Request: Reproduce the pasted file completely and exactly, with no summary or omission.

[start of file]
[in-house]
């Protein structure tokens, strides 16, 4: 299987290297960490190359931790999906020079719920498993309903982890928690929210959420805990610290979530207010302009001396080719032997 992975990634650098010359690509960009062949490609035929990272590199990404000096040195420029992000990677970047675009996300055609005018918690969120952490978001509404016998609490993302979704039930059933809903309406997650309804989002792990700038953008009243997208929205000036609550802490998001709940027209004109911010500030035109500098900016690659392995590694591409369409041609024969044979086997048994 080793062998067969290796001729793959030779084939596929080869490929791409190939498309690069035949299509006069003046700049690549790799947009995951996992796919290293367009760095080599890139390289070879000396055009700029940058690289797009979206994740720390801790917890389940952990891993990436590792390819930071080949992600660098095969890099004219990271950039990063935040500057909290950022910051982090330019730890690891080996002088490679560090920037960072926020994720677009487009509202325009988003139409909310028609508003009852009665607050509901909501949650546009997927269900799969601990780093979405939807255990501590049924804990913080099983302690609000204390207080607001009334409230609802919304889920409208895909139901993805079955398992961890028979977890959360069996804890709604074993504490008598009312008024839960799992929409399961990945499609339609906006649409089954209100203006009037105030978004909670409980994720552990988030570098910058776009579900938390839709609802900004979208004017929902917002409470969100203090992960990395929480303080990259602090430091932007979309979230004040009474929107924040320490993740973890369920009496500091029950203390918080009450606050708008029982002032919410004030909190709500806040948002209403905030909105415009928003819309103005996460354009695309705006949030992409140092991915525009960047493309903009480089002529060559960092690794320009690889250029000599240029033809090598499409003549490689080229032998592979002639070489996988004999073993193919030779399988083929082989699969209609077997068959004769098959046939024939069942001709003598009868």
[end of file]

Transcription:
[in-house]
């Protein structure tokens, strides 16, 4: 299987290297960490190359931790999906020079719920498993309903982890928690929210959420805990610290979530207010302009001396080719032997 992975990634650098010359690509960009062949490609035929990272590199990404000096040195420029992000990677970047675009996300055609005018918690969120952490978001509404016998609490993302979704039930059933809903309406997650309804989002792990700038953008009243997208929205000036609550802490998001709940027209004109911010500030035109500098900016690659392995590694591409369409041609024969044979086997048994 080793062998067969290796001729793959030779084939596929080869490929791409190939498309690069035949299509006069003046700049690549790799947009995951996992796919290293367009760095080599890139390289070879000396055009700029940058690289797009979206994740720390801790917890389940952990891993990436590792390819930071080949992600660098095969890099004219990271950039990063935040500057909290950022910051982090330019730890690891080996002088490679560090920037960072926020994720677009487009509202325009988003139409909310028609508003009852009665607050509901909501949650546009997927269900799969601990780093979405939807255990501590049924804990913080099983302690609000204390207080607001009334409230609802919304889920409208895909139901993805079955398992961890028979977890959360069996804890709604074993504490008598009312008024839960799992929409399961990945499609339609906006649409089954209100203006009037105030978004909670409980994720552990988030570098910058776009579900938390839709609802900004979208004017929902917002409470969100203090992960990395929480303080990259602090430091932007979309979230004040009474929107924040320490993740973890369920009496500091029950203390918080009450606050708008029982002032919410004030909190709500806040948002209403905030909105415009928003819309103005996460354009695309705006949030992409140092991915525009960047493309903009480089002529060559960092690794320009690889250029000599240029033809090598499409003549490689080229032998592979002639070489996988004999073993193919030779399988083929082989699969209609077997068959004769098959046939024939069942001709003598009868």